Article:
Political Science 6
17 March 2014
Corruption Research Project
Throughout the world, a fundamental truth that must be acknowledged is that our governments are plagued by corruption. This corruption is a pervasive force firmly entrenched across all societies. With that being said, not all governments were created equal. Corruption manifests itself in a multitude of manners causing some countries to be more corrupted than others. The chief focus of this paper is to examine corruption across the world and analyze the factors that create this issue. Using an array of data analysis techniques I will attempt to investigate governments across the world, and provide insight into the political and economic aspects of corruption.
Primarily, it is important to examine corruption in the world and how it differs from country to country. In order to do so, I will utilize the TI scale. Ranging from zero to ten, this scale is a metric that measures the extent of public sector corruption in countries. A score of ten indicates the least amount of corruption while a score of zero indicates the most amount of corruption. To provide a benchmark, the United States registers a 7.3 on the TI scale and Pakistan has a score of 2.8. Denmark and Finland prove to be the least corrupt countries with scores above 9 whereas Iraq and Haiti appear to be the most corrupt countries, registering less than 2 on the TI scale.
Consistent with the extreme range of the least and most corrupt countries, there is an extensive amount of variance amongst countries in between as well. Countries throughout the world register scores across all intervals of the TI scale. However, separating these governments by region provides perhaps the most blatant display of disparity in corruption. North America and Western Europe are clearly the least corrupt regions with average TI scores of over 7. Conversely, Africa, Latin America and the Middle East are the most corrupt areas. They range on the lower end of the scale with average TI scores of around 3. Asia and Eastern Europe fall somewhere in between, however it is interesting to not that Asia exhibits the most spread amongst all areas. Asia’s average score is not much higher than that of the most corrupt regions; yet it contains a few of the least corrupt governments as well. Throughout time, it appears that global corruption levels have remained stable. From 2004 to 2012, the range in which the data encompasses, there does not seem to be any significant rise or fall in corruption. Although regional corruption is slightly more dynamic, TI scores remain relatively stable in each region for the given time period.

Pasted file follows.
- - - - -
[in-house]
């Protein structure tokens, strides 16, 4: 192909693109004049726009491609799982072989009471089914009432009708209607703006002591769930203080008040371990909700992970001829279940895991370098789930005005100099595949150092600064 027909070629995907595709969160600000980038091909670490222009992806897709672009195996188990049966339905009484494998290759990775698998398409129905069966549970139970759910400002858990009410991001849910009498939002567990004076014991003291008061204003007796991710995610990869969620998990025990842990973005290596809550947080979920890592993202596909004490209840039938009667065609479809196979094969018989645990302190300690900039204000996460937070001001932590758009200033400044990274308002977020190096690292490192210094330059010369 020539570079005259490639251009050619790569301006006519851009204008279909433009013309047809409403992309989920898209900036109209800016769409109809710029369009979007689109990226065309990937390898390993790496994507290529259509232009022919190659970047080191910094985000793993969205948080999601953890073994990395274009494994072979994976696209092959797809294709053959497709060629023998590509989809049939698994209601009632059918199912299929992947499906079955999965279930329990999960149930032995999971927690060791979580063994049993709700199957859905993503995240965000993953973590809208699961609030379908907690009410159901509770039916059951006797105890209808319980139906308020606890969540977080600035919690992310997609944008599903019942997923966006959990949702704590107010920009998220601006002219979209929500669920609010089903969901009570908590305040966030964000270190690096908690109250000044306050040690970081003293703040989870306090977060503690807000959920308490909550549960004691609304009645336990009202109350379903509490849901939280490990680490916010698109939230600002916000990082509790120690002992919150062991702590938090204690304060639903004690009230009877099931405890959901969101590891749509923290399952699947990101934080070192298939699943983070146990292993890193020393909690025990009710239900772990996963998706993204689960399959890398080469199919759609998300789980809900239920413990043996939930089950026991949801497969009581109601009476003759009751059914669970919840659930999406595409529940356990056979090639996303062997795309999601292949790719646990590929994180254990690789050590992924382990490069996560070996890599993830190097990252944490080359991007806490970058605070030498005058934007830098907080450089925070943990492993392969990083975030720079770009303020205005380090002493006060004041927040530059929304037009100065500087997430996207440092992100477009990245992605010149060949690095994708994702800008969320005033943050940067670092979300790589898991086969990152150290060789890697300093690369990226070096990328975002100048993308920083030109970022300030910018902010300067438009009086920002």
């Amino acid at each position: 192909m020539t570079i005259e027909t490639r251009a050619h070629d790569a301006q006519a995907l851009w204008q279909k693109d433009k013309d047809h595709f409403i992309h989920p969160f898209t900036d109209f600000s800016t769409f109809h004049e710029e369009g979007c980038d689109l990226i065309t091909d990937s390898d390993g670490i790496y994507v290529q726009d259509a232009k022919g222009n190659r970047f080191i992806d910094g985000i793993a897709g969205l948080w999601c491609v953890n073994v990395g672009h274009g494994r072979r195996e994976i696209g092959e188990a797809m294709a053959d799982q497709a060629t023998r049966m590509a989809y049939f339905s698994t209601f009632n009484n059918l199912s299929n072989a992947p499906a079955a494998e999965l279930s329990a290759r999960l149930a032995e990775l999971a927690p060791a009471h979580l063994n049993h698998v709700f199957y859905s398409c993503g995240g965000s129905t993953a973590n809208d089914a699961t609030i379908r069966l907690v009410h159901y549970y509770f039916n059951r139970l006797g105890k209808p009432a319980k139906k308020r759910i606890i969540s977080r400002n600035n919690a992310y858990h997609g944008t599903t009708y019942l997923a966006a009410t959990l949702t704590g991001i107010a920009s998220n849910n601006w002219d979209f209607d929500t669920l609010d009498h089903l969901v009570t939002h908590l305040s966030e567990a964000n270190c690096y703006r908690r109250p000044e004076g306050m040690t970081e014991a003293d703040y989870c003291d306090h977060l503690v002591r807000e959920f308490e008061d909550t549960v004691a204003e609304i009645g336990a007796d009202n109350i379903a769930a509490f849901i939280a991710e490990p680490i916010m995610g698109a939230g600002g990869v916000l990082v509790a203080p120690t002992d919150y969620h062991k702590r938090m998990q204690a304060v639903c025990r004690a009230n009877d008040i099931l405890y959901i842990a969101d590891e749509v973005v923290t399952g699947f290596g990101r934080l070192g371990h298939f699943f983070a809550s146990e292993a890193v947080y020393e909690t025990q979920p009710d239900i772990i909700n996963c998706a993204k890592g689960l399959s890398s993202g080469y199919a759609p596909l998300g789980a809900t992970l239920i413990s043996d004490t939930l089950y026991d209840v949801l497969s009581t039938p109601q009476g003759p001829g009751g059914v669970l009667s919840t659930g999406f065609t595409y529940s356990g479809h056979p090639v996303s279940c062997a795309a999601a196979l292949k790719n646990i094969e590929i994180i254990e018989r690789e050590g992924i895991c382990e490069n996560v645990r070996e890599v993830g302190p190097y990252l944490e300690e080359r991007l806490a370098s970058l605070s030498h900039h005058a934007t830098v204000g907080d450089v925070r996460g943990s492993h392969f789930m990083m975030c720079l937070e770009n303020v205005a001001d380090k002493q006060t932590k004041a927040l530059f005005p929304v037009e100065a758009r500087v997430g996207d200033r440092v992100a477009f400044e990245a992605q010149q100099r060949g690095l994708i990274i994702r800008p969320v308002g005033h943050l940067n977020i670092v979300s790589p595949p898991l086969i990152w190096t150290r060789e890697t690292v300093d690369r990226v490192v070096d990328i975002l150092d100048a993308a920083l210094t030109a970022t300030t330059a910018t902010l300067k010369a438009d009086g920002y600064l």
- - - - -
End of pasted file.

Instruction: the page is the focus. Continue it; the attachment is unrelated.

After examining these governments throughout the world, I will now attempt to provide insight into the key factors that influence corruption. The first step in this process is analyzing the relationship between wealth and corruption. For the purposes of this paper, I will use Gross Domestic Product per capita as a means to gauge the wealth of each country. In doing so, it is clear that there is a correlation between GDP and corruption. Wealthier countries exhibit much less corruption than that of less economically developed countries. Although there are many factors that influence this relationship, one potential explanation is that higher GDP per capita is indicative of a strong economy. Nation’s with strong economies tend to be more stable, which in turn leads to less corruption.
In order to test this hypothesis, let us next examine how form of government affects corruption to determine the influence of politics versus economic factors. In the past century democratization has shaped the political atmosphere of our global society. Since the Cold War a wave of democracy has influenced the structure of governments throughout the world. Using the Polity IV scale, it is possible to measure what form of government exists in each country. This scale begins at -10...
Please join StudyMode to read the full document